The 56th Annual Grammy Awards took place on Jan. 26, 2014, at the Staples Center in Los Angeles. Here is what this Grammy winner said backstage in the press room. PAUL WILLIAMS
Album of the Year: Daft Punk, “Random Access Memories” (featured artist)
What was it like working with Daft Punk?
I think they brought us in, not to put wallpaper on a house that was already built but to start at the ground up. First of all, I love the fact that they’re anonymous. I love the fact that they hold up their work, like, “This is what we want you to look at, not who we are. Look at the work.”
The first thing that Toine did was give me a book about life after death, people who had near-death experiences, people who had died and come back to life. He said, “I’d like you to read this.”
I said, “I’ve already read this book. It’s probably a 20-year-old book, and we didn’t know how it would figure into what became “Random Access Memories.” We didn’t know if we were writing about a character that was coming out of a coma, if it was time travelers that were induced into a coma.
We just began to work. They offered you amazing flexibility, a great creative energy of “Let’s find this thing.” I love the fact that these guys are essentially the creators of EDM, electronic dance music, which I called techno-pop when we did the collaborators’ videos. EDM, if you go to the headwaters of EDM, you find Daft Punk. And I love the fact that they’ve sailed into deeper emotional waters.
They could’ve made another straight-ahead dance record and sold millions of records, but they chose to do something [different]. I’m 73 years old. The last thing you expect when you’re 73 years old is you get a call from a couple of robots to come make a record. I think their message is, “You’re never too old to fall in love. You’re never too old to make music.”
They kind of looked over their shoulder and said, “These are some of the guys who influenced me and us. Come and make a record with us.”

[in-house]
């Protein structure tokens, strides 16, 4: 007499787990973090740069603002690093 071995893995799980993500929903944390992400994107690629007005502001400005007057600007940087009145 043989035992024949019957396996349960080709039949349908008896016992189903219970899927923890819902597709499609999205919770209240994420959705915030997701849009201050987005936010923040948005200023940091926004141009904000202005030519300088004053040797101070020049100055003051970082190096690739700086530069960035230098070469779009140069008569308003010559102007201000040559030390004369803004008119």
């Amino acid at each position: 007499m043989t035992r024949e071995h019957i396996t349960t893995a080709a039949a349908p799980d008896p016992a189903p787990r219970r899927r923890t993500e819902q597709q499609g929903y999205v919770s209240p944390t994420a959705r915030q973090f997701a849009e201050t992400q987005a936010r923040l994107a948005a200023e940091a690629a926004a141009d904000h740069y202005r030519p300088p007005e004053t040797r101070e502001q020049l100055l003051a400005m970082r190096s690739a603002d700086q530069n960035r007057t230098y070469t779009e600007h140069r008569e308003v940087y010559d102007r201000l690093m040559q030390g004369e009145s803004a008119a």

You’ve been through a lot of ups and downs in your life. How does it feel to have survived it all and to win a Grammy for Album of the Year at this point in your career?
On March 15, it’ll be 24 years. Twenty-four years ago, I did something I never did before: I turned to a lot of people I didn’t know, and I said, “I am absolutely lost, and I’m dying.” And I was honest. They say you can’t save your ass and your face at the same time. I made a choice and I said to people, “I desperately need help.” And they were there for me.
If somebody is having trouble with drugs or alcohol right now, that’s my message to them: “Get honest, reach out your hand, and say, ‘You’re in trouble. You need help.’” I was given my life back. It’s a spectacular thing.
At this point in my life, it’s all a gift. I couldn’t have imagined this. Tomorrow will be the day after the Grammys. And this is fantastic. This is wonderful.
And I can now say that I’ve been a contributor. I wrote a couple of lyrics on an album that became Album of the Year. It’s an amazing collection of talent: Pharrell, my God, what a generous man! But the fact is too that tomorrow what I’ll have my life again the day after the Grammys. It’s a life I couldn’t have imagined. For me, I find great comfort at the center of the herd these days, so this is very special.
Did you ever talk to Daft Punk about your 1974 movie “Phantom of the Paradise”?
You know what’s interesting. In 1974, I made a movie with Brian DePalma called “Phantom of the Paradise” that nobody went to see in this country. I made movies and albums that even my family didn’t go to and buy. But through the years, there have been some people who discovered “Phantom of the Paradise.”
Two of the collaborations I’m working on right now are direct results of “Phantom of the Paradise.” One is the guys in Daft Punk. They saw “Phantom of the Paradise” 20 times. They love the movie.
I’m writing a musical based on “Pan’s Labyrinth” with Guillermo del Toro. And my relationship with Guillermo del Toro is based on his love for “Phantom of the Paradise.” I’m writing it with Gustavo Santaolalla, who is a brilliant, brilliant composer from Argentina. Yeah, my life is pretty good right now.
For more info: Grammy Awards website
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